—Submitted by a parent


Posted July 16, 2013

West U is a large (+\- 1200 students) elementary school in a GIGANTIC District (>210,000 students). The school is overwhelmingly WHITE (see data on HISD website) and most come from families with plenty of resources. West U offers ELL only for non Spanish speakers. Many families walk to school in the morning and socialize in the playground in the afternoon. That said, the school has been following a formula for the past -who knows how many- years that is overly outdated and inappropriate for learning in the 21st century. The principal is a figurehead who seems to view his position as more political than pedagogical. He hardly makes himself available to parents or students. The magnet coordinator (why the position exists, nobody can explain because the school is SUPER over subscribed -which supports the idea that Houston's magnet school system is primarily a way of selectively segregating schools.) is aggressive and under qualified for the leadership she assumes. The school runs like clockwork (part of the formula). Students must be silent in the halls, form lines, practice most of the year for exams. Many teachers are good, some are novices & a few are burned out. 0 Creativity Zone.
—Submitted by a parent


Posted February 26, 2013

Unfortunately the quality of this school has deteriorated over the years. Not all but many of the teaching staff use reprimanding methods that hinder children to thrive. Very disturbing.
—Submitted by a parent


Posted January 27, 2013

This is a wonderful school. As a dad of 3 kids that currently attend the school, I've noticed that the quality of the teachers, students and parents is top-notch. The large number of sharp, active, dedicated stay-at-home moms (ex-lawyers, doctors, professors etc) provides a big boost to the school programming, support, etc and makes the school one of the best out there. In addition the school consistently ranks at the very top on statewide measures, competitions (Odyssey of the Mind, spelling bee, etc).
—Submitted by a parent


Posted September 13, 2011

After reading these reviews it is hard to ignore some of the complaints & criticisms by several parents. This is a very good school with many excellent teachers and a strong PTO, but agree with statements made by several about the emphasis on test scores, little administrative interaction and communication with parents, hiring of brand-new teachers with no experience and poor track record with kids (but a parent who works in HISD admin), and a lot of political maneuvering. Many teachers who have been complained about repeatedly remain in their jobs b/c the deliver good test scores each year. I do strongly disagree about the PTO criticisms and community service projects done throughout the year. The PTO is active, organized and raises a tremendous amount of money that goes directly back into the school. The community service projects are for excellent causes and at least show some of the kids who live in a bit of a bubble that there are many people in need outside the perimeter of our neighborhood. I do also agree with one reviewer that it is really sad that this school has no foreign language ancillary class and a pitiful art and music program. Overall, a good school.
—Submitted by a parent


Posted May 31, 2011

I find it interesting that the person reviewing West University Elementary School could say in such an anecdotal manner with no evidence to back such negative statements. The TAKS, Standford scores, and the number of placement into high ranking middle schools are quantitative evidence of the academic excellence of the school. The PTO is active. Almost 82% of all money earned goes back to the students in way of teaching material, curriculum enrichment, or materials for the classroom. The constant preparation by teachers to help students after hours to help tutor kids (NON-PAYING Tutorials) are evident all through the year. Again this quantitative evidence of that the cooperative effort of teachers, administration and parents are doing things right at West University Elementary School.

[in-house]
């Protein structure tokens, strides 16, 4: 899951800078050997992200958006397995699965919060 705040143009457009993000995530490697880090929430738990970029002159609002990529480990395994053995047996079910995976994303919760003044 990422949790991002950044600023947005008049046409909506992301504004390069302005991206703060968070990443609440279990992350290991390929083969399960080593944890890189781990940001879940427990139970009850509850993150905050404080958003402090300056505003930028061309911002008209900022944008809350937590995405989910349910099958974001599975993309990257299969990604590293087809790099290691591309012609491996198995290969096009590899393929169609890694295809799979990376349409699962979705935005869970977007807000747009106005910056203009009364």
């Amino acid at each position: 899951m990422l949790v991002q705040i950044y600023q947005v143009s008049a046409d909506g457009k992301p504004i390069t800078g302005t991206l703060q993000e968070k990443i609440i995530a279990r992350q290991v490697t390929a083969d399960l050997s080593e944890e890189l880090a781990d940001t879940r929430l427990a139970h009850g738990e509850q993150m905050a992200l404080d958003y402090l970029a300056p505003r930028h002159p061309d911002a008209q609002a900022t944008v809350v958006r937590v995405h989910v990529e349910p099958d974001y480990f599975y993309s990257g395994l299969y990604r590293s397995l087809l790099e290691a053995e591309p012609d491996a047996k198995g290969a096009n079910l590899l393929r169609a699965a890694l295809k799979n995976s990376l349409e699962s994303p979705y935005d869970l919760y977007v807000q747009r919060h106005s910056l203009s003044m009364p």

—Submitted by a parent


Posted May 11, 2011

My son has been in West U for K & 1st grade and we have had a great experience at the school. We are glad that we have access to such good education through the public school system. Yes - it is not perfect but it is a good school academically and socially for my child.
—Submitted by a parent


Posted May 10, 2011

Excellent school, great teachers and strong PTO. My son excelled at West U in less than a year. He is almost finished with kindergarten. He started at reading level 6 and now is reading chapter books. His math is 1st grade level and tested well in all subjects in Stanford. His teacher is very responsive and caring. West U is named the 5th best schools (2nd in HISD after TH Rogers) by 2011 Houston Chronicle Best schools in the Houston and vicinity areas. Most grades tested at 99% in almost all subjects. This is one of the best public elementary schools by far. This is the largest elementary in the HISD and there is still a long waiting list every year.
—Submitted by a parent


Posted February 20, 2011

This school is ALL HYPE. Education is poor; PTO is overzealous; The monthly fundraisers are ridiculous; the teachers are superficial and lack passion for teaching. All of the children (including mine... now) are tutored by one of the West U. teachers at the library across the street each day after school. It is incredible to think such an "outstanding school" requires such intense after-school preparation. Paperwork and email OVERLOAD. I am flooded day after day with either emails from the class mom's re: a fundraiser or paperwork in my child's folder re: anything other than her education. My child literally comes home with a folder FULL of paper each week; which, has nothing to do with her education. A huge portion of fundraising must go towards thousands and thousands of pieces of colored paper AND COPY MACHINES. Oh my... Frankly, the teachers are all very young and pretentious and there is a very high turn-over rate. Not to mention, the front office staff is incredibly rude. The school is beautiful but your child's education is not a priority.